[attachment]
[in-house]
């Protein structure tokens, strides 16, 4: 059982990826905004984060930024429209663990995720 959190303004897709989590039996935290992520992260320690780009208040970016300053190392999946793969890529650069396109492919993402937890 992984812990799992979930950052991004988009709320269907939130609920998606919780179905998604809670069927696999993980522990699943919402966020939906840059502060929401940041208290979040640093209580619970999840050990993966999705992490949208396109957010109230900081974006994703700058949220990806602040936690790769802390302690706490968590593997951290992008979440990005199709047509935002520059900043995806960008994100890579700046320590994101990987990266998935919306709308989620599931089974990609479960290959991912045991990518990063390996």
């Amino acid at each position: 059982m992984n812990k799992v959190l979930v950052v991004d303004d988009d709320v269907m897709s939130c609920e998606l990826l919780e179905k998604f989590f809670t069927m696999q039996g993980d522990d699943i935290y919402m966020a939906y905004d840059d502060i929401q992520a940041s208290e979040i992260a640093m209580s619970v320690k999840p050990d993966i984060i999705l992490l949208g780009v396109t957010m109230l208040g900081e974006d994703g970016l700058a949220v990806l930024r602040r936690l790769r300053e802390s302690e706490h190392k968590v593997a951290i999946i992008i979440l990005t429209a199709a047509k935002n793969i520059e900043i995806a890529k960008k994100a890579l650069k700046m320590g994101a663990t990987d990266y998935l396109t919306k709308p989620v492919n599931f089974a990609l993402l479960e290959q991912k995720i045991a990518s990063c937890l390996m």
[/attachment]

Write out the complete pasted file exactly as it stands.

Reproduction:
[in-house]
């Protein structure tokens, strides 16, 4: 059982990826905004984060930024429209663990995720 959190303004897709989590039996935290992520992260320690780009208040970016300053190392999946793969890529650069396109492919993402937890 992984812990799992979930950052991004988009709320269907939130609920998606919780179905998604809670069927696999993980522990699943919402966020939906840059502060929401940041208290979040640093209580619970999840050990993966999705992490949208396109957010109230900081974006994703700058949220990806602040936690790769802390302690706490968590593997951290992008979440990005199709047509935002520059900043995806960008994100890579700046320590994101990987990266998935919306709308989620599931089974990609479960290959991912045991990518990063390996």
């Amino acid at each position: 059982m992984n812990k799992v959190l979930v950052v991004d303004d988009d709320v269907m897709s939130c609920e998606l990826l919780e179905k998604f989590f809670t069927m696999q039996g993980d522990d699943i935290y919402m966020a939906y905004d840059d502060i929401q992520a940041s208290e979040i992260a640093m209580s619970v320690k999840p050990d993966i984060i999705l992490l949208g780009v396109t957010m109230l208040g900081e974006d994703g970016l700058a949220v990806l930024r602040r936690l790769r300053e802390s302690e706490h190392k968590v593997a951290i999946i992008i979440l990005t429209a199709a047509k935002n793969i520059e900043i995806a890529k960008k994100a890579l650069k700046m320590g994101a663990t990987d990266y998935l396109t919306k709308p989620v492919n599931f089974a990609l993402l479960e290959q991912k995720i045991a990518s990063c937890l390996m």